Business Loan Rates and Fees: 3 Things to Know

Understanding the type of interest rate on a business loan, its fees and annual percentage rate, can help you find the right financing.

Steve NicastroJune 11, 2019
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Taking time to understand how small-business loan rates and fees work puts you in a stronger position to choose the best loan option and save money as a business owner.

Here are three important things to know about rates and fees when shopping for a small-business loan — whether it’s a Small Business Administration loan, an online business loan or another type of financing.

1. Is the interest rate fixed or variable?

With a fixed-rate loan, the interest rate and monthly payment don't change over the life of the loan. Consistent payments make it easier to budget, since you won’t have to worry about your loan payments changing.

Term loans are fixed-rate loans that give you a lump sum of cash at closing that you repay in monthly installments. This type of loan is best for one-time business purchases and long-term financing needs, like funding a major business expansion, buying real estate or refinancing debt. SBA loan rates, for instance, are some of the most competitive in the market if you qualify.

A variable-rate loan may carry a lower initial interest rate than a fixed-rate loan, but the rate can rise or fall because it’s tied to an underlying index that fluctuates with the market. This means your payments can vary, and budgeting can be more difficult.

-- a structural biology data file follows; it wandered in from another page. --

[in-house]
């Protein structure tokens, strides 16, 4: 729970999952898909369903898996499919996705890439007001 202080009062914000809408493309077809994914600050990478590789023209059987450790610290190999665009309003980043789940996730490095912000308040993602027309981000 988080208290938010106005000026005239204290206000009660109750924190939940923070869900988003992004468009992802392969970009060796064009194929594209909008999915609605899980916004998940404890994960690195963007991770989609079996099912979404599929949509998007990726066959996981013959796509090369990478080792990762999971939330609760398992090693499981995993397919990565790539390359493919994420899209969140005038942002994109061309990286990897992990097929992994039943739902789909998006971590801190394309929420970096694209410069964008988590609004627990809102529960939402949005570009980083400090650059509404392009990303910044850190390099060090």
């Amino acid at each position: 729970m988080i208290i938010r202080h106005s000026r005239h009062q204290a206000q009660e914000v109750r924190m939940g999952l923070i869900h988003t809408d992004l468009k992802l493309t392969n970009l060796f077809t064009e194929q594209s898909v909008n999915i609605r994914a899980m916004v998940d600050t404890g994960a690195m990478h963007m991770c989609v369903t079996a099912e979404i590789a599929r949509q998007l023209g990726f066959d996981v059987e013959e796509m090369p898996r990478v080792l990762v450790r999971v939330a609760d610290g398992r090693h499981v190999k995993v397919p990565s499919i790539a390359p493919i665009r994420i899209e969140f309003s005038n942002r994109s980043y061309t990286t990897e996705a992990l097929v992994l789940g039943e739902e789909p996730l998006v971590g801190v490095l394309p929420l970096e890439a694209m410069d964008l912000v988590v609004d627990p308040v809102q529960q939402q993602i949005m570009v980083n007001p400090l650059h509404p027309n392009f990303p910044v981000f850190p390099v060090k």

A business line of credit may come with a variable interest rate. It allows you to borrow money and pay it back continuously, like you would with a credit card. This type of loan is better for business owners who don’t need a set amount of money, but need easy access to cash, whether it’s for emergency funds or short-term working capital.

2. What are the loan fees?

Fees are often unavoidable and can add to the cost of your loan. Small-business lenders charge varying amounts for upfront fees — from 0% to 10% of the loan amount — depending on factors like the size of your loan, the length of the repayment term, your credit score and the type of business loan.

Your lender should be transparent about what each fee covers and explain any that you don’t understand.

Here are some common fees that may be included with a small-business loan:

  • Origination fee: An upfront fee charged for processing a new loan.

  • Underwriting fee: Fees collected by underwriters who review and verify the documents you’ve provided, including financial statements, personal bank statements, credit reports and tax returns.

  • Closing costs: Fees associated with servicing the loan such as a loan-packaging fee, a commercial real estate appraisal or a business valuation.

  • SBA loan guarantee fee: The SBA charges a guarantee fee of 0.25% to 3.75%, based on the size of the loan. The fee is charged to the lender but may be passed on to the borrower at closing.

3. What is the annual percentage rate?

The annual percentage rate represents the true cost of the loan. It includes not just the interest rate, but also the associated loan fees mentioned above.

The APR you receive will depend on a few factors, including your credit history, the revenue and profitability of your business, the total amount borrowed and the length of the repayment period.

Let’s say you have excellent credit and get approved for a $50,000 business loan with a five-year term and an APR of 15%. On this loan, you’ll make monthly payments of $1,190 and pay a total of $21,370 in interest.

What if you shop around and find a loan with a lower rate? With an APR of 10%, your monthly payment would drop by $128 and you would save $7,629 in total interest costs, according to NerdWallet’s business loan calculator.

Shop around and compare rates, because some lenders may offer lower APRs than others.

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